Capitol Comments

New Kaiser Family Foundation annimated film explains major provisions of the health reform bill in less than 10 minutes.

A newly released report from The Lumina Foundation for Education concludes that more people understand our higher education system must increase its capacity to serve more students, and that improving higher education productivity is essential to accomplishing this.

The recent pipeline explosion in Northern California that killed 4 and left dozens of homes in ruins has raised concern about the safety of our nation’s natural gas pipeline system and questions about how the industry can be better regulated to prevent future catastrophes.

For the first time, CSG has made the contents of the Book of the States available online in its entirety.  The 2010 Book of the States, including all of the articles and tables, can now be found in the CSG Knowledge Center.   Each article is available in both HTML and PDF, and the tables can also be downloaded in Excel.

To browse the Book of the States, click on "Content Type" in the menu bar at the top of the page, and select Book of the States, 2010 version.  This will bring you to a Table of Contents with links to...

While tolling has long been a fact of life for folks in the Northeastern United States, other parts of the country have also been getting into the act in recent years. Our latest CSG Capitol Research brief entitled “Tolling and Congestion Pricing” examines toll projects underway across the country, the use of tolling as both revenue generating mechanism and part of a congestion reduction strategy, the modernization of toll payment systems and the chances for future proliferation of toll facilities. The brief includes a 50-state chart breaking down the number of each type of toll facility in each state. With a complete list of references, it’s also a good source for further reading on tolling and congestion issues. But there are a number of other recently released reports that may be of interest to you as well.

The Prescription Monitoring Program Compact is nearly drafted following a successful meeting between CSG staff and prescription monitoring program experts.  During the day-and-a-half meeting the draft compact underwent a detailed review, with extensive emphasis placed on the compact's Purpose Statement, its definitions, Article III dealing with authorized uses and restrictions on the prescription data, Article IV addressing technology and security, and Article V addressing funding.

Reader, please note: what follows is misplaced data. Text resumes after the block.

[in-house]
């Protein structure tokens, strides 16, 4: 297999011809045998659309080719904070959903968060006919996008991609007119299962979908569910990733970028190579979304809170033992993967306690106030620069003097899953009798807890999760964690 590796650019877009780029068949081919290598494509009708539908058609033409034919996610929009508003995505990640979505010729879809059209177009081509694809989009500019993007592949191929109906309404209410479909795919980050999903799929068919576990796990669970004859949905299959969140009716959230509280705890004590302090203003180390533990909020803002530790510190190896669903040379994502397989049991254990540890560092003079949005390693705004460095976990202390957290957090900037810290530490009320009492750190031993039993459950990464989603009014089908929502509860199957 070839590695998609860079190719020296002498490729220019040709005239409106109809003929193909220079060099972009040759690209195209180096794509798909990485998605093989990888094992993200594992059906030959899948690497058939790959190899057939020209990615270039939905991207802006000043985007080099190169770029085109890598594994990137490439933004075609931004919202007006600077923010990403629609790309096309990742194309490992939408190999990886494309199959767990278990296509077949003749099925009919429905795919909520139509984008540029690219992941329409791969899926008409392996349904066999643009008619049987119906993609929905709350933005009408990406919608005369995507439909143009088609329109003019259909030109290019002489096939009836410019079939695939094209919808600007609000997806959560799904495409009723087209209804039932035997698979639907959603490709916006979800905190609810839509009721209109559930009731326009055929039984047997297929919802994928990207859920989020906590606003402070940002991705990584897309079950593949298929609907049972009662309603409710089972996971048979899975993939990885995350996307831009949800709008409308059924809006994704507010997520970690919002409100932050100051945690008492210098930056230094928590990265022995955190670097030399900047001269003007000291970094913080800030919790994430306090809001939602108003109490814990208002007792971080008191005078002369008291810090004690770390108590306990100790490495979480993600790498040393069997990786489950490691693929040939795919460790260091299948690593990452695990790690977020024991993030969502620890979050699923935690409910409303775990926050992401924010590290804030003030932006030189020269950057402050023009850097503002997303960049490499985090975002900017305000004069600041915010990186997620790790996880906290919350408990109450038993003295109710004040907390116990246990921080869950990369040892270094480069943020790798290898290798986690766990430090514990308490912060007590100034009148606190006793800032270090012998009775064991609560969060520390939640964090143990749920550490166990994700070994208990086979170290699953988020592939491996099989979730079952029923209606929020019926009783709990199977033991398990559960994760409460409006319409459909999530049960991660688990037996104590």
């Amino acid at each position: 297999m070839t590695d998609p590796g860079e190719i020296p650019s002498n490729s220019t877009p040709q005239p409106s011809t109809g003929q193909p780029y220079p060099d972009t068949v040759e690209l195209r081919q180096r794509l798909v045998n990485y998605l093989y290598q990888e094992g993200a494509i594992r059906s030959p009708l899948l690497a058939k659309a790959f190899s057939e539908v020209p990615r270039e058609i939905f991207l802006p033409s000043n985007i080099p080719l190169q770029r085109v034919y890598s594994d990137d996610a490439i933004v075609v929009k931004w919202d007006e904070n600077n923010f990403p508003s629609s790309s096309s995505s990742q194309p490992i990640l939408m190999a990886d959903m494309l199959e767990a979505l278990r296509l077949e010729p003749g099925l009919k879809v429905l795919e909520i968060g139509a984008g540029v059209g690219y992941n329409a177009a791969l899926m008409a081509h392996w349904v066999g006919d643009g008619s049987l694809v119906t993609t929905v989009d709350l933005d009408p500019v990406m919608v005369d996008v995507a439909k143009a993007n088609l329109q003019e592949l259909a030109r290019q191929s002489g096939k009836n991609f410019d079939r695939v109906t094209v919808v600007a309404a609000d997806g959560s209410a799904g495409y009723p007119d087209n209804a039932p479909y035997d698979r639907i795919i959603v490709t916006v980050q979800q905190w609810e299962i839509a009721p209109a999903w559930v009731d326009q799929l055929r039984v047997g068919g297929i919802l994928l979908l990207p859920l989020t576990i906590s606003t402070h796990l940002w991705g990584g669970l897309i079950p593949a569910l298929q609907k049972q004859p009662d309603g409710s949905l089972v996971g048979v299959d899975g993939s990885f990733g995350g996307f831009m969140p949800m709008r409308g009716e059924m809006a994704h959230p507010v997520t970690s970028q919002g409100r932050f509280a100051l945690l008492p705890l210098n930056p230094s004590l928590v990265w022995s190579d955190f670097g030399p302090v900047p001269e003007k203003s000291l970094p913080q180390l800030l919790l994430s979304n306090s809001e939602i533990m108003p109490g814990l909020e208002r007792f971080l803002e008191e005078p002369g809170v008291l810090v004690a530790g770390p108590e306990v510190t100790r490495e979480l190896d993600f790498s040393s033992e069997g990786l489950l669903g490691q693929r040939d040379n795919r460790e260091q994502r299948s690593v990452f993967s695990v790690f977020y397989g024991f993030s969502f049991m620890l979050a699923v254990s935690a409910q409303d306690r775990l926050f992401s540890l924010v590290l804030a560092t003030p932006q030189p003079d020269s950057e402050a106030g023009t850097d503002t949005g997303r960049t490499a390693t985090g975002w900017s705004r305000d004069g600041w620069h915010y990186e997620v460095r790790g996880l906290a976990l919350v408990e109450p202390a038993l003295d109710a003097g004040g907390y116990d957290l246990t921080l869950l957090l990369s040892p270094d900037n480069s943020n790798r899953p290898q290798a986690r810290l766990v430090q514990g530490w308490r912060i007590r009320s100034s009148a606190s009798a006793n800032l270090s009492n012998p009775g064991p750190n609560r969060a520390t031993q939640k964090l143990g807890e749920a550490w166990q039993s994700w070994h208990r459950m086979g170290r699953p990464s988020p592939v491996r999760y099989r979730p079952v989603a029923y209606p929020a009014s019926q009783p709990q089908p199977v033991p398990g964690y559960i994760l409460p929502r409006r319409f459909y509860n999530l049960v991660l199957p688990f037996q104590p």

China is now the world’s largest emitter of greenhouse gases (GHG) which contribute to climate change.  But, China has refused to enter into international agreements capping its GHGs - basically because it doesn’t want to be bound by any agreement that potentially limits the expansion of its economy.  However, the nation is taking steps to limit those emissions by shutting down polluting plants and installing cleaner equipment.

The Council of State Governments will convene the fourth meeting of the Prescription Drug Monitoring Compact drafting team next week.  During the meeting, which will take place September 13-14 in Lexington, finishing touches will be put on the draft compact, which CSG aims to have ready for introduction into the states during the 2011 session.  CSG, through The National Center for Interstate Compacts, began efforts to draft the compact in late 2010 at the request of its membership.  To learn more about the meeting or the compact please check CSG's Knowledge Center following the meeting or contact Crady deGolian at or at 859-244-8068.


U.S. Transportation Secretary Ray LaHood announced this week that highway deaths in 2009 fell to the lowest number since 1950. That happened even while vehicle miles traveled increased. Last year saw the lowest fatality and injury rates ever recorded (1.13 deaths per 100 million vehicle miles traveled). The number of people injured in motor vehicle crashes declined for the 10th straight year. Alcohol impaired driving fatalities declined by 7.4 percent. All of this evidence points to successful federal and state efforts to make the nation’s roads safer.

President Obama this week proposed $50 billion in new infrastructure spending for roads, railways and airport runways and promised to pair it with “a long-term framework to reform and expand our nation’s investment in transportation infrastructure.” While the plan was welcomed by many, others wondered if it was too little, too late and pretty much dead on arrival with just eight weeks to go before the mid-term elections. It was—at the very least—a long-awaited conversation starter that included some not altogether unfamiliar or unexpected ideas.